In a follow-up to research showing that psilocybin, a
substance contained in "sacred
mushrooms," produces substantial spiritual effects, a Johns
Hopkins team reports that those
beneficial effects appear to last more than a year.
Writing in the Journal of Psychopharmacology,
the Johns Hopkins researchers note that most
of the 36 volunteer subjects given psilocybin, under
controlled conditions in a Johns Hopkins study
published in 2006, continued to say 14 months later that
the experience increased their sense of well-
being or life satisfaction.
"Most of the volunteers looked back on their
experience up to 14 months later and rated it as
the most, or one of the five most, personally meaningful
and spiritually significant of their lives," said
lead investigator Roland Griffiths, a professor in the
Johns Hopkins departments of
Psychiatry and Behavioral Sciences, and
In a related paper, also published in the Journal of
Psychopharmacology, researchers offer
recommendations for conducting this type of research.
The guidelines caution against giving hallucinogens to
people at risk for psychosis or certain
other serious mental disorders. Detailed guidance is also
provided for preparing participants and
providing psychological support during and after the
hallucinogen experience. These "best practices"
contribute both to safety and to the standardization called
for in human research.
"With appropriately screened and prepared individuals,
under supportive conditions and with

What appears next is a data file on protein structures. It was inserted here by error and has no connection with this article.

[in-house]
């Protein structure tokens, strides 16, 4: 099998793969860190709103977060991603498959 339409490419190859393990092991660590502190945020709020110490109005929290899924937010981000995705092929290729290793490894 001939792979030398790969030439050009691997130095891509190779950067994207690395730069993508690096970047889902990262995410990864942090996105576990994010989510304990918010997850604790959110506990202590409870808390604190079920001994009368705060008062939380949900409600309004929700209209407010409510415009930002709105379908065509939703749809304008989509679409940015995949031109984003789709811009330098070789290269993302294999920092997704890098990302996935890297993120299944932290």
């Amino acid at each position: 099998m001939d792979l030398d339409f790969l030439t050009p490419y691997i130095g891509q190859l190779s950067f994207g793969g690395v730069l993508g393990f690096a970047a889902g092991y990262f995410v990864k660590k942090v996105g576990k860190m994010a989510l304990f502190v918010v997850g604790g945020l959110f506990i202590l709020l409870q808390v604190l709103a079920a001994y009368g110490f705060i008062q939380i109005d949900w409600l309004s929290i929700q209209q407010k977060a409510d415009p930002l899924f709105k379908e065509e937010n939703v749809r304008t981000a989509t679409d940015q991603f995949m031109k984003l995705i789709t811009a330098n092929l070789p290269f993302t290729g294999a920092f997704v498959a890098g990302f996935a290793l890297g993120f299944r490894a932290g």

adequate supervision, hallucinogens can be given with a
level of safety that compares favorably with
many human research and medical procedures," said that
paper's lead author, Matthew W. Johnson, a
psychopharmacologist and instructor in Psychiatry and
The two reports follow a 2006 study published in
another journal, Psychopharmacology, in which
60 percent of a group of 36 healthy, well-educated
volunteers with active spiritual lives reported
having a "full mystical experience" after taking
Psilocybin, a plant alkaloid, exerts its influence on
some of the same brain receptors that
respond to the neurotransmitter serotonin. Mushrooms
containing psilocybin have been used in some
cultures for hundreds of years or more for religious,
divinatory and healing purposes.
Fourteen months later, Griffiths re-administered the
questionnaires used in the first study —
along with a specially designed set of follow-up questions
— to all 36 subjects. Results showed that
about the same proportion of the volunteers ranked their
experience in the study as the single most,
or one of the five most, personally meaningful or
spiritually significant events of their lives and
regarded it as having increased their sense of well-being
or life satisfaction.
"This is a truly remarkable finding," Griffiths said.
"Rarely in psychological research do we see
such persistently positive reports from a single event in
the laboratory. This gives credence to the
claims that the mystical-type experiences some people have
during hallucinogen sessions may help
patients suffering from cancer-related anxiety or
depression and may serve as a potential treatment
for drug dependence. We're eager to move ahead with that
Griffiths also notes that "while some of our subjects
reported strong fear or anxiety for a
portion of their daylong psilocybin sessions, none reported
any lingering harmful effects, and we didn't
observe any clinical evidence of harm."
The research team cautions that if hallucinogens are
used in less-well-supervised settings, the
possible fear or anxiety responses could lead to harmful
These studies were funded by grants from NIDA, the
Council on Spiritual Practices and the
Heffter Research Institute.
Additional researchers who contributed to this work
are Una D. McCann, of the Johns Hopkins
Department of Psychiatry and Behavioral Sciences; William
A. Richards, of Johns Hopkins Bayview
Medical Center; and Robert Jesse, of the Council on
Spiritual Practices, San Francisco.